Valid: Sun 06 Jul 2014 06:00 to Mon 07 Jul 2014 06:00 UTC
Issued: Sun 06 Jul 2014 07:39
Forecaster: VAN DER VELDE
A level 2 was issued for northern Spain and southern France mainly for large hail.
A level 2 was issued for northeastern France to western Germany mainly for severe wind gusts, a chance of an isolated tornadoes and large hail.
A level 1 was issued for northern Italy and SW Germany mainly for large hail.
A cold front belonging to a low pressure system over the British Isles and a large amplitude Atlantic mid level trough move into western Europe. Before the front the low-level flow has a strong southerly component advecting warm air which is also rather saturated with mixing ratios of 12 g/kg at 05Z at the surface across parts of France and Benelux countries. In southern France the values even range into 14 g/kg. Resulting MLCAPE values (after mixing the boundary layer) will vary between only 300 J/kg in the north and over 1000 J/kg in the south, respectively, at 12Z. The UK and Ireland will be in the cool airmass with also sufficiently cold ELs to allow thunder, mainly over the UK which lies at the advancing edge of the PV intrusion.
...central France to Netherlands and Germany...
The capping will be weak, but insolation seems to be limited by the broken cloud cover from western France to Netherlands already, so initiation may be questionable there, and GFS model indicates a zone with poor mid level lapse rates in the late morning. On the other hand, a maximum of low/mid level winds and strong low-level shear passes that area in the late morning. Chances for tornadoes and severe gusts would be enhanced, but the confidence is quite low that storms develop in that corner. This may instead happen further to the east in the afternoon. Still the CAPE should be better to the south (eastern France) and also a patch of subsiding motion in mid levels may cross Benelux.
Further to the east and south, there are no strong and well-defined convergence zones found in the GFS model. This may be a good thing in that a dragging mess of convective debris in the only initiation zone may not develop, which allows a number of discrete storms to form over a wider weakly capped region helped by some orographic lifting. However, problematic may become the system that has already developed over southern France and is on its way to northeastern France with extensive cloud cover. Behind it, conditions will likely recover as a sufficiently long period of sun will be available. Ahead of it, too little warming may limit the severe weather potential.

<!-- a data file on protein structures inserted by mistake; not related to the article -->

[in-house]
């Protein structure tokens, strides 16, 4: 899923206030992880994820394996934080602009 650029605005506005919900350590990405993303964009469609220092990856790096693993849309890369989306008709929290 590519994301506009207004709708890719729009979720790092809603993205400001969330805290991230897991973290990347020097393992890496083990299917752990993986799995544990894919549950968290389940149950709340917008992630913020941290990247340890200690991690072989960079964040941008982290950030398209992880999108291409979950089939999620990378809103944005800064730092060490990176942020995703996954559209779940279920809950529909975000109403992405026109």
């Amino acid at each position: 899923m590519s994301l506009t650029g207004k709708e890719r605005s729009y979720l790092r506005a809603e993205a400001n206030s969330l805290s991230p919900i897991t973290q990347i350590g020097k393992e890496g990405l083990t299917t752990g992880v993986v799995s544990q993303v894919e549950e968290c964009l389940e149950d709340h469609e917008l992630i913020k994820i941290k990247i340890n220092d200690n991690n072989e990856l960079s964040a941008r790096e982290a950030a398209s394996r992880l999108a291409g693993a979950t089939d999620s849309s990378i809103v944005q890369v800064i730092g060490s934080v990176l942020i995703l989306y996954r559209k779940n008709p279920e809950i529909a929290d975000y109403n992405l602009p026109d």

Vertical shear will be sufficent, in principle, for supercells (15 m/s to over 20 m/s) with only slightly enhanced SREH for both left and rightmoving cells. In fact this illustrates a delicate balance between warm air and cold air advection, with the latter environment losing instability. Over northeastern France and northward, low-level shear dominates (10-15 m/s at 12Z, then decreasing). So the threat can be summarized as large hail from supercells, mainly those further to the east where cloud bases can remain higher (including isolated cases in SW Germany), and tornado/bow echo severe gust chances especially from northern France, Belgium, eastern Netherlands and western Germany. Although the limited CAPE and evolution of the early morning convection reduce the confidence in widespread severe weather, a marginal level 2 is issued.
At the west side of the Alps storms may stick along the cold front during the night with some potential for local excessive convective rain.
Given the slowness with which the cold front will invade this area and the presence of already high moisture content (13-14 g/kg), pooling of moisture in the wake low north of the Pyrenees will benefit growth of higher MLCAPE values to 1000-1500 J/kg and this will be combined with 20 m/s 0-6 km shear, sufficient reason to be confident of several supercells with large to very large hail.
While there is just 10-15 m/s 0-6 km shear over this area, the front passes only late at night with significant dynamics as the upper trough/PV intrusion curls up and creates a deepening surface low at the Mediterranean coast. The 00Z Zaragoza sounding shows a very steep lapse rate environment with just enough moisture to make CAPE with some lifting of mid levels. The high cloud bases (up to 2000-2500m) and moderate shear support large-hail-producing multicell and isolated supercell storms. SREH values will be low as there is little directional shear, but this chances along the east coast after 00/03Z, together with a convergence zone perpendicular to the Catalonian coast. Large hail should remain the most significant threat in the early morning hours.